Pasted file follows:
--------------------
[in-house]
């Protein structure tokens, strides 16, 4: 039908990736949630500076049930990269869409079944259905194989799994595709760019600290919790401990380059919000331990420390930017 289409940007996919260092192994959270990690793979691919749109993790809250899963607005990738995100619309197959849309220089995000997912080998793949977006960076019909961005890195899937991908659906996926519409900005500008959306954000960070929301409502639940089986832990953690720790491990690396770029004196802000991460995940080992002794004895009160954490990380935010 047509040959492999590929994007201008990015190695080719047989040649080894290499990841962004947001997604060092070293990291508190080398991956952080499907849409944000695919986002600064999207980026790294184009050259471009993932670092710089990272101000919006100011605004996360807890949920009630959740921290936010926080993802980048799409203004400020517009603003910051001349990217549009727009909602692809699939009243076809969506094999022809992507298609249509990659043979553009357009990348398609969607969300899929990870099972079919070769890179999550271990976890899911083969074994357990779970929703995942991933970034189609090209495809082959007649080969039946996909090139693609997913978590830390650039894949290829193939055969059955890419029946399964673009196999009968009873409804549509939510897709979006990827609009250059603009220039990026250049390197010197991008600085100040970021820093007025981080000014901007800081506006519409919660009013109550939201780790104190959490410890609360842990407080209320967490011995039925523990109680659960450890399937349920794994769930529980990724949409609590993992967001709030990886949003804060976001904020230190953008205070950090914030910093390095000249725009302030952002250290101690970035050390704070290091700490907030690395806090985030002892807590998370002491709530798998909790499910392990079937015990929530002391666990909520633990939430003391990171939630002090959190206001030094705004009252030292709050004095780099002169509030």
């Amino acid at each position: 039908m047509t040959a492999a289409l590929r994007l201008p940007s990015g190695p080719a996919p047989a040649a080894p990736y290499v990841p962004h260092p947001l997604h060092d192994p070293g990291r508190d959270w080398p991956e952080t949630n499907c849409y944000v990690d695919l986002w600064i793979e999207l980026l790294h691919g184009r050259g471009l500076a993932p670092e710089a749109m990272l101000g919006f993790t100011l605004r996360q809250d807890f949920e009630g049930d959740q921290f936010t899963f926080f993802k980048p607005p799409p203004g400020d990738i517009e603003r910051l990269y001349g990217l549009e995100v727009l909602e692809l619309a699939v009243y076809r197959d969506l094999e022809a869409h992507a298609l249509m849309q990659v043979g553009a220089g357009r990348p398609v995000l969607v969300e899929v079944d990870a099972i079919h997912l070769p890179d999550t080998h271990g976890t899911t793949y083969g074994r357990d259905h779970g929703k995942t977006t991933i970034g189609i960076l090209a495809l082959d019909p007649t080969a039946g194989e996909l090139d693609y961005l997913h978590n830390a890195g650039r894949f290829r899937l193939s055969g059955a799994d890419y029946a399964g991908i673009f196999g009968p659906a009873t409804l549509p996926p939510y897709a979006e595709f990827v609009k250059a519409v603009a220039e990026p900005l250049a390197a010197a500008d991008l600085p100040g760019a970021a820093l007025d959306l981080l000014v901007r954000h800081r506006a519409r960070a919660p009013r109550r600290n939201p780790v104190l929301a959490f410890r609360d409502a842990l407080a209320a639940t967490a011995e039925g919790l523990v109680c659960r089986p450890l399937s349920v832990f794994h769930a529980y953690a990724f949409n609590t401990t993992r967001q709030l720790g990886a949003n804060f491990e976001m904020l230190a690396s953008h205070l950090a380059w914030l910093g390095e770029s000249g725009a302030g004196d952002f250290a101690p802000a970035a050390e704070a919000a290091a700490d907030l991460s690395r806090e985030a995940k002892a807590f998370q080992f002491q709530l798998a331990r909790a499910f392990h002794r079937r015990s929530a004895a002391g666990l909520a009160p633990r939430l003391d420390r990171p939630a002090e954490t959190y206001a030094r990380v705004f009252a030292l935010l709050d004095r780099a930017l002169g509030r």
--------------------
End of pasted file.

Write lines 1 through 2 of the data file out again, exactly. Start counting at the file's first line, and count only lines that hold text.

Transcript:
[in-house]
């Protein structure tokens, strides 16, 4: 039908990736949630500076049930990269869409079944259905194989799994595709760019600290919790401990380059919000331990420390930017 289409940007996919260092192994959270990690793979691919749109993790809250899963607005990738995100619309197959849309220089995000997912080998793949977006960076019909961005890195899937991908659906996926519409900005500008959306954000960070929301409502639940089986832990953690720790491990690396770029004196802000991460995940080992002794004895009160954490990380935010 047509040959492999590929994007201008990015190695080719047989040649080894290499990841962004947001997604060092070293990291508190080398991956952080499907849409944000695919986002600064999207980026790294184009050259471009993932670092710089990272101000919006100011605004996360807890949920009630959740921290936010926080993802980048799409203004400020517009603003910051001349990217549009727009909602692809699939009243076809969506094999022809992507298609249509990659043979553009357009990348398609969607969300899929990870099972079919070769890179999550271990976890899911083969074994357990779970929703995942991933970034189609090209495809082959007649080969039946996909090139693609997913978590830390650039894949290829193939055969059955890419029946399964673009196999009968009873409804549509939510897709979006990827609009250059603009220039990026250049390197010197991008600085100040970021820093007025981080000014901007800081506006519409919660009013109550939201780790104190959490410890609360842990407080209320967490011995039925523990109680659960450890399937349920794994769930529980990724949409609590993992967001709030990886949003804060976001904020230190953008205070950090914030910093390095000249725009302030952002250290101690970035050390704070290091700490907030690395806090985030002892807590998370002491709530798998909790499910392990079937015990929530002391666990909520633990939430003391990171939630002090959190206001030094705004009252030292709050004095780099002169509030």